Tuesday, 4 May 2010

Two schools of thought

Opinion is divided on this one, and I'd be interested in people's preferences. When you're writing, do you also take time out to read? Or do you prefer to keep the two separate? I know some writers who find (or just fear) they'll lose their own voice if they're writing while reading another author. I can understand this. But, on balance, I prefer to take the risk. Chiefly because I get so much out of reading, it inspires me, it fills out the world I need to inhabit as a writer, while writing.

During the last ten days I've written the first third of a new novel. I've been writing four or sometimes five hours every week day, an average of 1,000 words per hour. My routine goes something like this: 9am walk for an hour (my incentive is an excellent takeaway latte, at the top of a gruelling hill) while "watching" the next scenes in my novel running like movie reel in my mind's eyes; 10am write for three hours; break for lunch and read for an hour and/or make notes towards the novel; 2pm write for another hour. After the school run, I go offline, tidy my notebook for tomorrow so I know roughly where I'm starting from. Then I read, for a couple of hours at least.

I find the keeping of notes very helpful. I don't re-read what I've written the day before, unless my notes dictate a light edit. But mostly I concentrate on moving forwards, getting it done. I find reading essential. It flexes a different part of my brain entirely. It makes me think about what works and doesn't work in novels, structurally perhaps more than in terms of the words themselves. But when I say that during the last ten days I've read Blood Meridian by Cormac McCarthy, Miss Smilla's Feeling for Snow, The Betrayal by Helen Dunmore, and AL Kennedy's Day, it's probably apparent that I'm not reading around any one topic, or looking for exact inspiration. I'm just closing the circle, surrounding myself in words because this is where I want to be right now. Where I need to be.

Do I worry that my novel will end up owing too much to these other authors? That my voice will be drowned out? No. I'm on my guard against it, for one thing. And it's good for my writer's ear, I think, to hear other voices than my own.

But what do other writers think? How do you complete the circle, when you're writing something new? What rituals and charms do you put in place, to stay focused in the right way?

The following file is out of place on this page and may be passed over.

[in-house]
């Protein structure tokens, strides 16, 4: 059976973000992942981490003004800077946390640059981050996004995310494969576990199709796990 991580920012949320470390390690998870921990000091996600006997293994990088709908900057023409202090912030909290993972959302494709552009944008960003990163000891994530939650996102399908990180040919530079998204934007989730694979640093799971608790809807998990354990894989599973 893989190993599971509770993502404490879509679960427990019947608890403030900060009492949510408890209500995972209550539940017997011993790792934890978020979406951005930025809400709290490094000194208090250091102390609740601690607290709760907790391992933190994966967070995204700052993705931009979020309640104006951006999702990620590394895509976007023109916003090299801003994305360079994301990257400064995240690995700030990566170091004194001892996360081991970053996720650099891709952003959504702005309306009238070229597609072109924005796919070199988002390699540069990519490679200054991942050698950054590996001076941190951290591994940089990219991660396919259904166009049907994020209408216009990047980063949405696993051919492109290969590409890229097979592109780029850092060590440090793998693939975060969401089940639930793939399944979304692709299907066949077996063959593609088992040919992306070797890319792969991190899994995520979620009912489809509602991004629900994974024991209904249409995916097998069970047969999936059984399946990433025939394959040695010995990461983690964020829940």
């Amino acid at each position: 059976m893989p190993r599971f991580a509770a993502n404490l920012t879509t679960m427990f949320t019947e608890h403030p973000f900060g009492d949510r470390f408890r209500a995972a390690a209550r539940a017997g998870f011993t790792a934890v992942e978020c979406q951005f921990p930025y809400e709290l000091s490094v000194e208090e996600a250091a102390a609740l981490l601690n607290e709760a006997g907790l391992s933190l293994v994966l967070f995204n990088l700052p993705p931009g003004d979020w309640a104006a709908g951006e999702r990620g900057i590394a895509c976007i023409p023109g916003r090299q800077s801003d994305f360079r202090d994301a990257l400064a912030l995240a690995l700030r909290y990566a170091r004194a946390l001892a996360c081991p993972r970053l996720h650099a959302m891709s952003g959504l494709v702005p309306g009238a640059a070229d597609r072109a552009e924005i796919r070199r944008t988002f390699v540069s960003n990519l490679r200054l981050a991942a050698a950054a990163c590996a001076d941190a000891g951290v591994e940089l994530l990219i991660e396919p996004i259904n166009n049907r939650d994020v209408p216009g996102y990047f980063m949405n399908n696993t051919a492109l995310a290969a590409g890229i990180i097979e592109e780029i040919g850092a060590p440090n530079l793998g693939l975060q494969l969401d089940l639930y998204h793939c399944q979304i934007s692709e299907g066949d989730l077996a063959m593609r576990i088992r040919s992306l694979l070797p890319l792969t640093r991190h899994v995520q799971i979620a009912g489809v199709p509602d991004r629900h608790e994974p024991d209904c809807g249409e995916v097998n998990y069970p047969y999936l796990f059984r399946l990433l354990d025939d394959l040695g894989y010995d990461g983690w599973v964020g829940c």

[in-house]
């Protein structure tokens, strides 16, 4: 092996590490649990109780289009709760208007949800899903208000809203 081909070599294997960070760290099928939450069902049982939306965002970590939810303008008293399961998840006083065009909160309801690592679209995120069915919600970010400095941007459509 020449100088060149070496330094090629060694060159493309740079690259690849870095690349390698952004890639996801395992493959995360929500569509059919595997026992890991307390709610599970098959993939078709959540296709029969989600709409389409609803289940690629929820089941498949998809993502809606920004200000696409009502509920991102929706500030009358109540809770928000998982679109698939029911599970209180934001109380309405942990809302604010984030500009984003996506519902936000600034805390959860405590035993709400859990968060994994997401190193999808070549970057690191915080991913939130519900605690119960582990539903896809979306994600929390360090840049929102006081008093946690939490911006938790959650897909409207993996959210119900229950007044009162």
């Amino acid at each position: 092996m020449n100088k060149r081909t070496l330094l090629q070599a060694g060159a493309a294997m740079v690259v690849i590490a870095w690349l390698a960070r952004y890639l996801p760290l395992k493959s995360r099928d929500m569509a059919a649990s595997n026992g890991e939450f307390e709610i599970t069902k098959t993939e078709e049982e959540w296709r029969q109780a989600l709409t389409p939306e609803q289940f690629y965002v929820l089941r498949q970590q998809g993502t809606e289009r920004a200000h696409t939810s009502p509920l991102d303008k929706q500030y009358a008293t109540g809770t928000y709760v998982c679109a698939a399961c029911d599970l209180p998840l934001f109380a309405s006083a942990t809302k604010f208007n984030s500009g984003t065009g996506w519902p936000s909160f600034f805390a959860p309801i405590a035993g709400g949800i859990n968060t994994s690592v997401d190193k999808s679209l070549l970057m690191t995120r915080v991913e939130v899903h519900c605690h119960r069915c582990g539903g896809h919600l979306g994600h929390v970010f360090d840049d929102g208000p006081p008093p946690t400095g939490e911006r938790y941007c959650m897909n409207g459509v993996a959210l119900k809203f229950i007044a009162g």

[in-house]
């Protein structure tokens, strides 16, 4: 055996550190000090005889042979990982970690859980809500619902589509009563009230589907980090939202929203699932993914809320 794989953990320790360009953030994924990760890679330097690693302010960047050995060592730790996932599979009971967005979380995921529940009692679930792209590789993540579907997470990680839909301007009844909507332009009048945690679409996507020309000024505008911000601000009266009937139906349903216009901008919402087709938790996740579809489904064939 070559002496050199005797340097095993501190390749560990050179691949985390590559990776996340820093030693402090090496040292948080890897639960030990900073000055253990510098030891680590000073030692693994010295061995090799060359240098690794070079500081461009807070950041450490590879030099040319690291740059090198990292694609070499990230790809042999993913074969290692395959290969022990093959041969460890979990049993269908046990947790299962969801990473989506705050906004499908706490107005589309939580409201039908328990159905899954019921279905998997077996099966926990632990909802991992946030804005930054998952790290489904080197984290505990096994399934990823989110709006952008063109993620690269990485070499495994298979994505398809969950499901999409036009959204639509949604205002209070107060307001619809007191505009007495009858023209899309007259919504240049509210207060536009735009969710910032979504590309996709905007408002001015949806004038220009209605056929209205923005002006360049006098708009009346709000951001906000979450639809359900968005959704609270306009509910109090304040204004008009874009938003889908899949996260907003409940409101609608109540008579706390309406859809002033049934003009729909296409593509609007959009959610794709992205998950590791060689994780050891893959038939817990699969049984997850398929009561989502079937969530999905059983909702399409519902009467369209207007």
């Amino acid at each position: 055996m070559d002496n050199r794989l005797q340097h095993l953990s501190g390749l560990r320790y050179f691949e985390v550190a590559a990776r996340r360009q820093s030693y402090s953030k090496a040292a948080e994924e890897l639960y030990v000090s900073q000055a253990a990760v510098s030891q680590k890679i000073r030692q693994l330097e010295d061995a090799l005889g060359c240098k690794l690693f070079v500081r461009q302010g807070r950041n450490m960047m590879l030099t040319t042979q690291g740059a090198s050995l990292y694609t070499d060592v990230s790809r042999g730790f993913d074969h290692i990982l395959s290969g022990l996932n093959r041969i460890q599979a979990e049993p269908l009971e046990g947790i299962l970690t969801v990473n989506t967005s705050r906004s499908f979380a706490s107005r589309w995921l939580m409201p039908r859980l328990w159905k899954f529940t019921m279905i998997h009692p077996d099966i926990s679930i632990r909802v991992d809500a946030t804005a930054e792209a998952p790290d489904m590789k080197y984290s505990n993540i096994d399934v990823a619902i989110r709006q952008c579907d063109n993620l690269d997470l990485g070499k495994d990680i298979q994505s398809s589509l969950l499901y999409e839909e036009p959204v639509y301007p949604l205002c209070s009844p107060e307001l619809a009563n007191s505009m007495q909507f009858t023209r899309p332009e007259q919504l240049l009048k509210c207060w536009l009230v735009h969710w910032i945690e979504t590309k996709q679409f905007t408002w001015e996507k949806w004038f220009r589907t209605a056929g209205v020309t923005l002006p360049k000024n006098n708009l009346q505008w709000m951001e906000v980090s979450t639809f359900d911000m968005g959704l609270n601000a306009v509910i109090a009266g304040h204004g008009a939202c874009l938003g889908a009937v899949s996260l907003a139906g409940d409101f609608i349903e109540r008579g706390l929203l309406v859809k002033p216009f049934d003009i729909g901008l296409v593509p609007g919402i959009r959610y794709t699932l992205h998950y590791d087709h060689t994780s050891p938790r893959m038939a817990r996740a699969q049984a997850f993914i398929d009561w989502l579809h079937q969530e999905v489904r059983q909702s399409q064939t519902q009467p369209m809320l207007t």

Neon Blue said...

I definitely keep reading alongside whatever I'm writing. But that could be related to my erratic attention span. Primarily though, it's that I enjoy reading, and if I don't do it regularly I tend to get grumpy and out-of-sorts, which affects my writing.


Sarah Hilary said...

"Primarily though, it's that I enjoy reading, and if I don't do it regularly I tend to get grumpy and out-of-sorts, which affects my writing."

Best reason of all to keep reading! I'm linking to blog, by the way. Thanks for coming over.

Nik Perring said...

Difficult to answer, for sure. I think it depends what head space I'm in; sometimes reading works, sometimes it really doesn't, and sometimes I'll say it doesn't as an excuse!

Thrilled to hear you've been so productive - that's great going!

Madeline Mora-Summonte said...

Me, too. I have to read every day - even if it's just for a little bit. Not reading would be like not showering that day. :)

Anne-Elisabeth Moutet said...

I read, but in a different language! 95% of what I read is in English; & my books have been in French (my mother tongue) until now. When I write in English, it's non-fiction, so an entirely different muscle as well. I have written fanfiction in English, to stretch the writing muscles, and can't remember what I was reading at the time - unrelated stuff, mostly.

You are TERRIBLY DISCIPLINED. I've always written following my "inspiration", where it seemed logical to go next; with only a hazy sense of where I planned to end up. Characters surprise me constantly. (The best part of writing fiction, perhaps.) But I've often used unrelated stuff I was reading - current affairs, news - to layer a situation or a character.

Cardinal Schoenborn of Vienna, who wrote in pellucid French the Cat├ęchisme de l'Eglise Catholique", used to say he always read a few pages of Voltaire in the morning to limber up (se mettre en jambe.) That alone singles him out for admiration - a sense of language and a sense of irony, given how much Voltaire had fought the Church. But yes, beautiful French.